A couple of posts ago, I threatened to explain more about some of the reasons it’s hard to get people to save energy on campuses. Let’s use Greenback U as an example.
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February 20, 2008
February 18, 2008
It’s funny, how sometimes the best way to understand big issues in big, complex, institutional contexts is to solve little problems in little, simple, personal contexts. A case in point ... Last Friday, a terrible thing happened in my house. I put coffee in the filter, put the filter in the basket, added water, hit the button and nothing happened! (If you want to take a moment to recover from the sheer horror of that situation, it’s OK. I’ll wait for you. Just say when.)
February 16, 2008
Sustainability’s a huge topic. And higher education is an industrial sector not renowned for the agility of its participants. So where do you start greening a campus, and how? To the extent that there’s an orthodoxy in this emerging field, it goes like this:
February 13, 2008
A column by a British (sometime-) academic may point the way toward research opportunities for American universities.
February 11, 2008
Erin O’Connor, an English prof at Penn, blogs about higher ed, sometimes from a position politically to the right of the Sheriff of Nottingham. Last Friday, her post spoke about the sustainability groundswell on campuses as a “stealth ideological movement.” This in spite of the fact that proponents of sustainability have been doing everything we can to get on people’s radar screens, and the movement (hey!
February 9, 2008
If we keep doing what we’ve been doing, we’ll keep getting what we’ve been getting. What most of us have been doing, all our lives, is making choices and forming habits which make sense, given our circumstances as we understand them. No one that I know consciously goes out of her way to make her life more difficult — when that happens, it’s usually as a result of lack of attention, lack of information or lack of good choices.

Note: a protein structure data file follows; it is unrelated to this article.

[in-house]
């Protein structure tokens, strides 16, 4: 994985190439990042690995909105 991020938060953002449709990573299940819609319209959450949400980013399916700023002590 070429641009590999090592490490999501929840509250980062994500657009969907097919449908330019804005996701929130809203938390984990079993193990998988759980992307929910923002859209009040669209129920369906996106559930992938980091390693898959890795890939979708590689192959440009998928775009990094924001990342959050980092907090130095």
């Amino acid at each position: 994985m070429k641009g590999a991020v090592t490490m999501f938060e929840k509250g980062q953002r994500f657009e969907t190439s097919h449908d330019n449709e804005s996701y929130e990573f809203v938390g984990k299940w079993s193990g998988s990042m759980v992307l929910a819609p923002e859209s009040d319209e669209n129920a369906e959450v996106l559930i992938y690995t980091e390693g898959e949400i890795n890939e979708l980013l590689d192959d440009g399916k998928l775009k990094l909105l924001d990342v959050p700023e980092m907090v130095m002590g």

February 8, 2008
It’s said that the modern university consists of a large number of academic and administrative departments united by a common heating system. We’ll get to academic and administrative “siloing” at a later date, but let’s talk about that heating/cooling system. It’s probably working a lot harder than it should have to. And burning more energy. And responsible for more emissions.
February 6, 2008
I’m not sure what my pet peeves #2 through n are, but I’m sure I’ll figure it out in time. #1 is pretty clear, though. It’s students (some staff, a few faculty, but mostly students) who open the doors to go into or out of campus buildings by pushing the “handicapped” button. You know, the big square blue one with the picture of a person in a wheelchair?
February 5, 2008
In days of old, when students were bold, computers were both more impressive and less powerful. They also generated a tremendous amount of heat, so that data centers invested almost as much in cooling equipment as they did in the computers themselves. Yesterday, I was walking down an office hall when I overheard a co-worker discussing how he “underclocked” (ran at a speed slower than maximum) his home PC’s graphics processor in order to let it run cooler. Cost and scale might change, but the basic considerations remain pretty much the same.
February 4, 2008
Blizzards in the Northeast have forced colleges to cancel classes and given students a chance to show off their creativity.